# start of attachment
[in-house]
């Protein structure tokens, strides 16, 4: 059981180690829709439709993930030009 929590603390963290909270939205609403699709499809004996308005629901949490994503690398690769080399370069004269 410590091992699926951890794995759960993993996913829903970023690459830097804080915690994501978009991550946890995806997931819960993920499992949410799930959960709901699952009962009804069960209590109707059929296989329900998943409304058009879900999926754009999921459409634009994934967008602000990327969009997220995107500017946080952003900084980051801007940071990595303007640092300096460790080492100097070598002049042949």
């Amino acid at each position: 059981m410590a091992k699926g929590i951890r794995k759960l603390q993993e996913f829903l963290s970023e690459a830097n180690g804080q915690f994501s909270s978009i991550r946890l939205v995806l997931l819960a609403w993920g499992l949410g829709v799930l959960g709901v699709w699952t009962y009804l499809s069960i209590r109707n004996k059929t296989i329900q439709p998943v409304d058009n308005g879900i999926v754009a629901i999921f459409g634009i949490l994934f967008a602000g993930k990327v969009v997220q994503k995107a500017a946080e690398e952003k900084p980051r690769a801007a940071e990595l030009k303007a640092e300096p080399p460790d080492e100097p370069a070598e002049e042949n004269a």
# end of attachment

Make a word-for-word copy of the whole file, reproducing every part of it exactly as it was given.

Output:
[in-house]
């Protein structure tokens, strides 16, 4: 059981180690829709439709993930030009 929590603390963290909270939205609403699709499809004996308005629901949490994503690398690769080399370069004269 410590091992699926951890794995759960993993996913829903970023690459830097804080915690994501978009991550946890995806997931819960993920499992949410799930959960709901699952009962009804069960209590109707059929296989329900998943409304058009879900999926754009999921459409634009994934967008602000990327969009997220995107500017946080952003900084980051801007940071990595303007640092300096460790080492100097070598002049042949």
């Amino acid at each position: 059981m410590a091992k699926g929590i951890r794995k759960l603390q993993e996913f829903l963290s970023e690459a830097n180690g804080q915690f994501s909270s978009i991550r946890l939205v995806l997931l819960a609403w993920g499992l949410g829709v799930l959960g709901v699709w699952t009962y009804l499809s069960i209590r109707n004996k059929t296989i329900q439709p998943v409304d058009n308005g879900i999926v754009a629901i999921f459409g634009i949490l994934f967008a602000g993930k990327v969009v997220q994503k995107a500017a946080e690398e952003k900084p980051r690769a801007a940071e990595l030009k303007a640092e300096p080399p460790d080492e100097p370069a070598e002049e042949n004269a």